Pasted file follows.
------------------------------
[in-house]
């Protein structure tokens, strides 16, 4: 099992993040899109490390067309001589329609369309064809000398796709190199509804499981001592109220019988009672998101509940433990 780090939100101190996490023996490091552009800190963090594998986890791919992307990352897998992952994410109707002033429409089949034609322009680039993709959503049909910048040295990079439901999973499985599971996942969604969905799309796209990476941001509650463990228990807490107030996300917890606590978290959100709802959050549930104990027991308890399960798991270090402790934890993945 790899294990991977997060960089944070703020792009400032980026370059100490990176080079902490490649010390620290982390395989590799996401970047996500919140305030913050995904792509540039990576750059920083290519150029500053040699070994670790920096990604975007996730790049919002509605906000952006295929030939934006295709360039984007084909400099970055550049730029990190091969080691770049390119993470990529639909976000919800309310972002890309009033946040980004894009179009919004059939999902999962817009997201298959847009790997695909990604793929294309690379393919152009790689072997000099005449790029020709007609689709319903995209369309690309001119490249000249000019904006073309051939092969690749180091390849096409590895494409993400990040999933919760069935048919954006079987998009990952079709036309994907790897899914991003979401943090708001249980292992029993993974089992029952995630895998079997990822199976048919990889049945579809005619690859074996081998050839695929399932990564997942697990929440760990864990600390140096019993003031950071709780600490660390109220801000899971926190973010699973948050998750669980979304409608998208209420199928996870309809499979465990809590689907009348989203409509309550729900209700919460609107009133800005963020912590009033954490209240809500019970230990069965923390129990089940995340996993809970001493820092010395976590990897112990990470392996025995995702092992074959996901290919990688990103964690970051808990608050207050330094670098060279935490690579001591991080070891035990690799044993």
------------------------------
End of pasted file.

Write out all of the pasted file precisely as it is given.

[in-house]
């Protein structure tokens, strides 16, 4: 099992993040899109490390067309001589329609369309064809000398796709190199509804499981001592109220019988009672998101509940433990 780090939100101190996490023996490091552009800190963090594998986890791919992307990352897998992952994410109707002033429409089949034609322009680039993709959503049909910048040295990079439901999973499985599971996942969604969905799309796209990476941001509650463990228990807490107030996300917890606590978290959100709802959050549930104990027991308890399960798991270090402790934890993945 790899294990991977997060960089944070703020792009400032980026370059100490990176080079902490490649010390620290982390395989590799996401970047996500919140305030913050995904792509540039990576750059920083290519150029500053040699070994670790920096990604975007996730790049919002509605906000952006295929030939934006295709360039984007084909400099970055550049730029990190091969080691770049390119993470990529639909976000919800309310972002890309009033946040980004894009179009919004059939999902999962817009997201298959847009790997695909990604793929294309690379393919152009790689072997000099005449790029020709007609689709319903995209369309690309001119490249000249000019904006073309051939092969690749180091390849096409590895494409993400990040999933919760069935048919954006079987998009990952079709036309994907790897899914991003979401943090708001249980292992029993993974089992029952995630895998079997990822199976048919990889049945579809005619690859074996081998050839695929399932990564997942697990929440760990864990600390140096019993003031950071709780600490660390109220801000899971926190973010699973948050998750669980979304409608998208209420199928996870309809499979465990809590689907009348989203409509309550729900209700919460609107009133800005963020912590009033954490209240809500019970230990069965923390129990089940995340996993809970001493820092010395976590990897112990990470392996025995995702092992074959996901290919990688990103964690970051808990608050207050330094670098060279935490690579001591991080070891035990690799044993």